The Ukraine crisis was preventable but now seems doomed to further escalation, the last United States ambassador to the Soviet Union has warned. Washington is making the mistake of delegating to Kiev many of the decisions about American involvement, he added.
Kiev does “not know best what is in the security interests of the American people, and that should be the primary concern of any American government,” Jack Matlock wrote in an article published on Monday by the website Responsible Statecraft. The Ukrainians, “under the stress of war, may not be the best judges of their own ultimate security interests,” he argued.
Matlock cited a situation from his own time as the top US diplomat in Moscow. He recalled a moment in 1990 when the leadership of Soviet Lithuania declared independence from the USSR right before the Soviet Union itself ceased to exist, and requested “immediate recognition” from the US.
Washington had never formally recognized the three Baltic states, which were captured during World War II, as parts of the Soviet Union. Nevertheless, Matlock advised against acting on the Lithuanian request.
“I had total sympathy with the Lithuanian aspirations but had to explain that it would be a mistake to do so until Lithuania was in fact free. Why? Because, in 1990, US recognition would almost certainly have precipitated a Soviet crack-down which the US could not counter without risking nuclear war,” he explained.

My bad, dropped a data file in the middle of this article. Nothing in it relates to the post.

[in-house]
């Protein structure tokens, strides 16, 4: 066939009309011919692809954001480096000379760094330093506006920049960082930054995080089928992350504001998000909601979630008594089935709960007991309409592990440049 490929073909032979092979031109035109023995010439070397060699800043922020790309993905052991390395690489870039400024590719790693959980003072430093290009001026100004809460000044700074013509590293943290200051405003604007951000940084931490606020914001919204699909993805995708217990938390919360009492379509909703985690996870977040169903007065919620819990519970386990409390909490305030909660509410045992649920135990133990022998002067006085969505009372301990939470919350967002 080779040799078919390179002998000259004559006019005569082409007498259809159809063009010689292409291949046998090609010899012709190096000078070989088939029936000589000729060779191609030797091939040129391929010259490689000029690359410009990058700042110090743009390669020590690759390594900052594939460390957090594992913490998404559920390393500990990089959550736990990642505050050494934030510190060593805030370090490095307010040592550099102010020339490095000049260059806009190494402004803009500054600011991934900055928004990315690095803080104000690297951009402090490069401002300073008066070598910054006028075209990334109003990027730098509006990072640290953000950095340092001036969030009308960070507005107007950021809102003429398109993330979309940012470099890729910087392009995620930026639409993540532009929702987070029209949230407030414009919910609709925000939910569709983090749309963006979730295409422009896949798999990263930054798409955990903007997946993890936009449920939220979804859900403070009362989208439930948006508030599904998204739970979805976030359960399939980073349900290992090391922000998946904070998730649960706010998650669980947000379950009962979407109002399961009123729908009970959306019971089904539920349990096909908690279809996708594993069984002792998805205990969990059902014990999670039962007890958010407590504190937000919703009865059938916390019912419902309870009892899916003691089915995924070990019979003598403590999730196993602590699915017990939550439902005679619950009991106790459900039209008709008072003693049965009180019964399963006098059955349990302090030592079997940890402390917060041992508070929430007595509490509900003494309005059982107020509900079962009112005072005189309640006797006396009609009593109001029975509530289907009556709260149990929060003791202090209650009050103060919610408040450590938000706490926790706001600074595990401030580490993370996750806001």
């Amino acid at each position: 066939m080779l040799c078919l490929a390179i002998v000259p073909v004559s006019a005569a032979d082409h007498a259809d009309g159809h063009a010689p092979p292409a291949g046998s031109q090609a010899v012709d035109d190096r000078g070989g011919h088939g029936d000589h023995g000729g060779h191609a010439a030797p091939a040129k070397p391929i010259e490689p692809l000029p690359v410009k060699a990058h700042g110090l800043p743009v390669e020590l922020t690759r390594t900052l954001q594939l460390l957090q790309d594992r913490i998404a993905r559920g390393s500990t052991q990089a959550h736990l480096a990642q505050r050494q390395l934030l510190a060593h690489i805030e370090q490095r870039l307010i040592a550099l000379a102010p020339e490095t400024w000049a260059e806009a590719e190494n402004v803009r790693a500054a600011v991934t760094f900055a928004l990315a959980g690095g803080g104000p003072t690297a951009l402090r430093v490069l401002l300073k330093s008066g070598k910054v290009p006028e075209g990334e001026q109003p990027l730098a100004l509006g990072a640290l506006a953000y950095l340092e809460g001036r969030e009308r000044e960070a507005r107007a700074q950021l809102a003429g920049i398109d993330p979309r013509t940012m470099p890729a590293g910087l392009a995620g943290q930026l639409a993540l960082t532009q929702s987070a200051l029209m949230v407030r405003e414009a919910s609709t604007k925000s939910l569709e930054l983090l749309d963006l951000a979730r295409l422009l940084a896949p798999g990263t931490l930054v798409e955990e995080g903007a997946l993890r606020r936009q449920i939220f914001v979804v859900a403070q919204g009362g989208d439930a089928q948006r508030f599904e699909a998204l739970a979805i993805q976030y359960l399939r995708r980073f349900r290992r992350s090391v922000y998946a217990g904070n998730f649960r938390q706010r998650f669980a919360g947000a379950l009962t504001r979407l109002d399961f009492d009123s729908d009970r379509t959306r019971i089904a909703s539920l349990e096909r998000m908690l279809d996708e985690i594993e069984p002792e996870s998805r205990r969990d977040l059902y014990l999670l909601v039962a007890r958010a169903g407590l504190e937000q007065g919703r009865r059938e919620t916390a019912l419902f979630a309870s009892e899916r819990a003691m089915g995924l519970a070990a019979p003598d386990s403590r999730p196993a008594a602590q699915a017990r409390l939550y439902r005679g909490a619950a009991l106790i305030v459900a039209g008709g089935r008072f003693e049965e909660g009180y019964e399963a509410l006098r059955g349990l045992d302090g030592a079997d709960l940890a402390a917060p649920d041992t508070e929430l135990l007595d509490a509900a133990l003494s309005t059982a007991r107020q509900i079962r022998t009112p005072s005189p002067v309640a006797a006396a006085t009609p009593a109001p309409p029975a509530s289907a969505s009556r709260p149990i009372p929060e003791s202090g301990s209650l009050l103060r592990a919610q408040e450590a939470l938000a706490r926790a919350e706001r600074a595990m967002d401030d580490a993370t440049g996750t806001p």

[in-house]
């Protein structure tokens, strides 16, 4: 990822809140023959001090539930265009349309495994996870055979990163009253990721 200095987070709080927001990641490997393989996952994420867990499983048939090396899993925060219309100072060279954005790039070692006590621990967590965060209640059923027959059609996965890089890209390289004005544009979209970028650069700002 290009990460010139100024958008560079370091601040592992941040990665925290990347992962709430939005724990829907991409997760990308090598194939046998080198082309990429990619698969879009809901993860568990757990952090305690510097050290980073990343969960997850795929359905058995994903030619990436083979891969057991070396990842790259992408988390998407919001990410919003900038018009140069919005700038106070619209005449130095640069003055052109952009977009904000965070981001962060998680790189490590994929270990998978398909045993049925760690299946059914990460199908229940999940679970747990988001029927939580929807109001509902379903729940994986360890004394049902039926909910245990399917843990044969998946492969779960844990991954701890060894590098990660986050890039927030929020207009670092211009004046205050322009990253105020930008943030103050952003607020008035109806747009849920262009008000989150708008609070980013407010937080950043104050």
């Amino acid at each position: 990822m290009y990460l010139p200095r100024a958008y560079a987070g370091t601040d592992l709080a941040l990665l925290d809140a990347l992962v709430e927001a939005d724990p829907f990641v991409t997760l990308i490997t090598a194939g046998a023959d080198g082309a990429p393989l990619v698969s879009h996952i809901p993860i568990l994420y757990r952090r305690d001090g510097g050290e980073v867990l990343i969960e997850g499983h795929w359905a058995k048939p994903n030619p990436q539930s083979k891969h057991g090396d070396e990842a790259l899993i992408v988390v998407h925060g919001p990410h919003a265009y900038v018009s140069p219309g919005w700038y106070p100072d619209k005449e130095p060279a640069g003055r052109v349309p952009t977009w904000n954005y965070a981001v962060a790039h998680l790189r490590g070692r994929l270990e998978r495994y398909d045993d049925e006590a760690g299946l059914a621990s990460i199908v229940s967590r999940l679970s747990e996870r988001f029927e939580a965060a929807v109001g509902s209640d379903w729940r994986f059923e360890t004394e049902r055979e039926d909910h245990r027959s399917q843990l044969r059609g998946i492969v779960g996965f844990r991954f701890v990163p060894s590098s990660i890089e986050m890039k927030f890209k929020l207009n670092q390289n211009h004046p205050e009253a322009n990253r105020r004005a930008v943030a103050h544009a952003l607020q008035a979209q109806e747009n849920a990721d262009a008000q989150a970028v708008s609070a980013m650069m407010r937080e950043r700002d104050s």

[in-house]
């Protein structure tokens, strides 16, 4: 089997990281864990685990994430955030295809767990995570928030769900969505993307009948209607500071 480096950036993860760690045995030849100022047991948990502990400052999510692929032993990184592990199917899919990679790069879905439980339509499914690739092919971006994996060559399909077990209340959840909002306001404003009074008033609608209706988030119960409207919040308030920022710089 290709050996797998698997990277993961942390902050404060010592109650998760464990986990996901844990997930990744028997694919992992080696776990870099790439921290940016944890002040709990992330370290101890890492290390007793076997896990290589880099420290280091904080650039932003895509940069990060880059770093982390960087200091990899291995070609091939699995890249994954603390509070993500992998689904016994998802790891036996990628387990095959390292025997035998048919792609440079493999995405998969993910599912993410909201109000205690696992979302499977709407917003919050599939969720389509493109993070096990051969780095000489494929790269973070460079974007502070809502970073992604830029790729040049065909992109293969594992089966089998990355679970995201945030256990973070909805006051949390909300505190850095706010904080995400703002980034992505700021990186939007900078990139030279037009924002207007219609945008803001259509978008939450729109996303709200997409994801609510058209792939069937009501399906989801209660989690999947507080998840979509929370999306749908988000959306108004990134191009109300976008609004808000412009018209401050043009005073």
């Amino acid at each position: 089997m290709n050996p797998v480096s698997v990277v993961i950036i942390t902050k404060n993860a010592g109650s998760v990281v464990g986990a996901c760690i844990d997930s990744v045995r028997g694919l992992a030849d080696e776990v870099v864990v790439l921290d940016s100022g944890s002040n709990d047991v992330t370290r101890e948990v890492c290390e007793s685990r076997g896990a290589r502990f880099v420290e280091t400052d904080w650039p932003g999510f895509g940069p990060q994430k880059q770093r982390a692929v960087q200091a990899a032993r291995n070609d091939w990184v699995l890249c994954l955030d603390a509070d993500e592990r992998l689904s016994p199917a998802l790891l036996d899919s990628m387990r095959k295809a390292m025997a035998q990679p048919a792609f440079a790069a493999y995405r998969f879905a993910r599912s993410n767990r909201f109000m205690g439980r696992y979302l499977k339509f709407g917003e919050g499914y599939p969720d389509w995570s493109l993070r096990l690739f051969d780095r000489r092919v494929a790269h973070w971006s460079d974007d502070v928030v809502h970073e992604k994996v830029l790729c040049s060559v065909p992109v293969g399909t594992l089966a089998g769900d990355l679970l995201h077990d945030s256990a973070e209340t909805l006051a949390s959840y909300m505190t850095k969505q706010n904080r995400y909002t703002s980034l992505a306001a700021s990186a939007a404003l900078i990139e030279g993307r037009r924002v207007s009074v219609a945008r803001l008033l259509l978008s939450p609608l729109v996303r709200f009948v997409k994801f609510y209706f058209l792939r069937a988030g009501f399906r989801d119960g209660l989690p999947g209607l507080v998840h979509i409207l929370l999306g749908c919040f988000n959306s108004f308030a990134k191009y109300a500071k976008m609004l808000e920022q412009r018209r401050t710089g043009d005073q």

Matlock said it is natural for Americans to admire “the valiant resistance” that the Ukrainians have demonstrated against Russia, but that “does not mean that Ukraine has to recover all the territory it inherited in 1991.”
He explained that people in some regions claimed by Kiev may resist a return to its control, given that they consider the 2014 overthrow of the Ukrainian government to be a US-organized coup.
The former ambassador noted that Kiev had multiple opportunities to avert war. He believes that Russia would not have sent troops into Ukraine in February if Kiev “had been willing to abide by the Minsk agreement, recognize the Donbas as an autonomous entity within Ukraine, avoid NATO military advisors, and pledge not to enter NATO.”
Now, however, neither side seems willing to take a pause in hostilities and let diplomacy take hold, he said, adding that the longer the conflict continues, the harder it will be to avoid the “utter destruction” of Ukraine.
“The reality is that if the war continues Russia is capable of damaging Ukraine more than Ukraine can damage Russia without risking a wider war,” Matlock said.
He concluded that Washington is in a position to “encourage the Ukrainians to agree to a ceasefire” and urged it to do so.